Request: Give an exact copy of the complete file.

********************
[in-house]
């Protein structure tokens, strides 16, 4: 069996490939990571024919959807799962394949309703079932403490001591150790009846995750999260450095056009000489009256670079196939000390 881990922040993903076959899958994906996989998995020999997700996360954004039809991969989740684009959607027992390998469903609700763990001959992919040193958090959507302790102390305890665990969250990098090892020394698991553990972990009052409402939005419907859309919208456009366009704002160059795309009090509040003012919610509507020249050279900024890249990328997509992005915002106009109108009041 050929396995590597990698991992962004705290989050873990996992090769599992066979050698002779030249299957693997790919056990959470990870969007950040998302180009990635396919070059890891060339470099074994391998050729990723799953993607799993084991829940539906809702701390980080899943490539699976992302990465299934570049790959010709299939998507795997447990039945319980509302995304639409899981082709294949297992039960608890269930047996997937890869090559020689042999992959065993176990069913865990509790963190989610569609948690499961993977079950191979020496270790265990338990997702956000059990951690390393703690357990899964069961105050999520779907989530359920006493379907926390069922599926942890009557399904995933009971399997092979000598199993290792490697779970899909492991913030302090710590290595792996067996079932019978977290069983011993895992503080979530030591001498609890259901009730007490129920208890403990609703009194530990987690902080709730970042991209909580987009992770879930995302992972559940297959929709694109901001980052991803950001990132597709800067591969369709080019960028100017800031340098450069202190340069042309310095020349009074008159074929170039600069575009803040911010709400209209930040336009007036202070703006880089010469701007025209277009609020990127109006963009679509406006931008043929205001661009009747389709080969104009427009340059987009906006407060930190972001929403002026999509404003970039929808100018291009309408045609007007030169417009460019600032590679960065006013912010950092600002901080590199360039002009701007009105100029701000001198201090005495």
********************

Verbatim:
[in-house]
């Protein structure tokens, strides 16, 4: 069996490939990571024919959807799962394949309703079932403490001591150790009846995750999260450095056009000489009256670079196939000390 881990922040993903076959899958994906996989998995020999997700996360954004039809991969989740684009959607027992390998469903609700763990001959992919040193958090959507302790102390305890665990969250990098090892020394698991553990972990009052409402939005419907859309919208456009366009704002160059795309009090509040003012919610509507020249050279900024890249990328997509992005915002106009109108009041 050929396995590597990698991992962004705290989050873990996992090769599992066979050698002779030249299957693997790919056990959470990870969007950040998302180009990635396919070059890891060339470099074994391998050729990723799953993607799993084991829940539906809702701390980080899943490539699976992302990465299934570049790959010709299939998507795997447990039945319980509302995304639409899981082709294949297992039960608890269930047996997937890869090559020689042999992959065993176990069913865990509790963190989610569609948690499961993977079950191979020496270790265990338990997702956000059990951690390393703690357990899964069961105050999520779907989530359920006493379907926390069922599926942890009557399904995933009971399997092979000598199993290792490697779970899909492991913030302090710590290595792996067996079932019978977290069983011993895992503080979530030591001498609890259901009730007490129920208890403990609703009194530990987690902080709730970042991209909580987009992770879930995302992972559940297959929709694109901001980052991803950001990132597709800067591969369709080019960028100017800031340098450069202190340069042309310095020349009074008159074929170039600069575009803040911010709400209209930040336009007036202070703006880089010469701007025209277009609020990127109006963009679509406006931008043929205001661009009747389709080969104009427009340059987009906006407060930190972001929403002026999509404003970039929808100018291009309408045609007007030169417009460019600032590679960065006013912010950092600002901080590199360039002009701007009105100029701000001198201090005495």